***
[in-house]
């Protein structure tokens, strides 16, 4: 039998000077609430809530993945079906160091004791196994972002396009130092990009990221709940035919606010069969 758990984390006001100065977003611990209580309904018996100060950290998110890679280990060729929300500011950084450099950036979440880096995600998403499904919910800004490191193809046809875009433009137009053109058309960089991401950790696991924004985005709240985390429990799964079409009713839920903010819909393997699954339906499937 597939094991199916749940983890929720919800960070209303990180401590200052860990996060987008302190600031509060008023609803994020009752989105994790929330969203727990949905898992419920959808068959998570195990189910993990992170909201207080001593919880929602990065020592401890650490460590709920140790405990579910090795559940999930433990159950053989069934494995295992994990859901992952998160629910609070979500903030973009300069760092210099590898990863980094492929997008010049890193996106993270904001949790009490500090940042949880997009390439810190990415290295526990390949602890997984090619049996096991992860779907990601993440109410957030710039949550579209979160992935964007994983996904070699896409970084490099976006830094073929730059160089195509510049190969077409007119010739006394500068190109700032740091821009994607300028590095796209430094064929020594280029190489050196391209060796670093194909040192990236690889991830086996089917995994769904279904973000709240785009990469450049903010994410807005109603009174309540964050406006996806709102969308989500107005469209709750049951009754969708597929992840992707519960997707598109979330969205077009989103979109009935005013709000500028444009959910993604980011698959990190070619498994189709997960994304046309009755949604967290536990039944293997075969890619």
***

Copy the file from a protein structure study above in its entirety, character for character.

[in-house]
């Protein structure tokens, strides 16, 4: 039998000077609430809530993945079906160091004791196994972002396009130092990009990221709940035919606010069969 758990984390006001100065977003611990209580309904018996100060950290998110890679280990060729929300500011950084450099950036979440880096995600998403499904919910800004490191193809046809875009433009137009053109058309960089991401950790696991924004985005709240985390429990799964079409009713839920903010819909393997699954339906499937 597939094991199916749940983890929720919800960070209303990180401590200052860990996060987008302190600031509060008023609803994020009752989105994790929330969203727990949905898992419920959808068959998570195990189910993990992170909201207080001593919880929602990065020592401890650490460590709920140790405990579910090795559940999930433990159950053989069934494995295992994990859901992952998160629910609070979500903030973009300069760092210099590898990863980094492929997008010049890193996106993270904001949790009490500090940042949880997009390439810190990415290295526990390949602890997984090619049996096991992860779907990601993440109410957030710039949550579209979160992935964007994983996904070699896409970084490099976006830094073929730059160089195509510049190969077409007119010739006394500068190109700032740091821009994607300028590095796209430094064929020594280029190489050196391209060796670093194909040192990236690889991830086996089917995994769904279904973000709240785009990469450049903010994410807005109603009174309540964050406006996806709102969308989500107005469209709750049951009754969708597929992840992707519960997707598109979330969205077009989103979109009935005013709000500028444009959910993604980011698959990190070619498994189709997960994304046309009755949604967290536990039944293997075969890619």